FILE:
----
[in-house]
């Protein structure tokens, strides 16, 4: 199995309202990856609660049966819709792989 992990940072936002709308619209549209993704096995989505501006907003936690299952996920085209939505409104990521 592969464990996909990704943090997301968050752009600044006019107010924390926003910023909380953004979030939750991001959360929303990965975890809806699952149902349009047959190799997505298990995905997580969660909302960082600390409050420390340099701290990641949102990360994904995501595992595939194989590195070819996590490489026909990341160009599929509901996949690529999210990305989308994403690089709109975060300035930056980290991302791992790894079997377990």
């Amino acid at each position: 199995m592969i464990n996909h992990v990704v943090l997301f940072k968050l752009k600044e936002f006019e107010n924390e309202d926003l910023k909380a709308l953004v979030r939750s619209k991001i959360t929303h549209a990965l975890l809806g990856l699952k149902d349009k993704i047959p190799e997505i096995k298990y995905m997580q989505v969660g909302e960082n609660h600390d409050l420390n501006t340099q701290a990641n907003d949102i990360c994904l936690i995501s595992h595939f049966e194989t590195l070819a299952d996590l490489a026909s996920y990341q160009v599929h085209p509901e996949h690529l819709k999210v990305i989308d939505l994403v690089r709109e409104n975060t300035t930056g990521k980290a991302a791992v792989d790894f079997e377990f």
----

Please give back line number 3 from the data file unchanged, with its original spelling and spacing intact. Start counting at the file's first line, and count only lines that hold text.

């Amino acid at each position: 199995m592969i464990n996909h992990v990704v943090l997301f940072k968050l752009k600044e936002f006019e107010n924390e309202d926003l910023k909380a709308l953004v979030r939750s619209k991001i959360t929303h549209a990965l975890l809806g990856l699952k149902d349009k993704i047959p190799e997505i096995k298990y995905m997580q989505v969660g909302e960082n609660h600390d409050l420390n501006t340099q701290a990641n907003d949102i990360c994904l936690i995501s595992h595939f049966e194989t590195l070819a299952d996590l490489a026909s996920y990341q160009v599929h085209p509901e996949h690529l819709k999210v990305i989308d939505l994403v690089r709109e409104n975060t300035t930056g990521k980290a991302a791992v792989d790894f079997e377990f």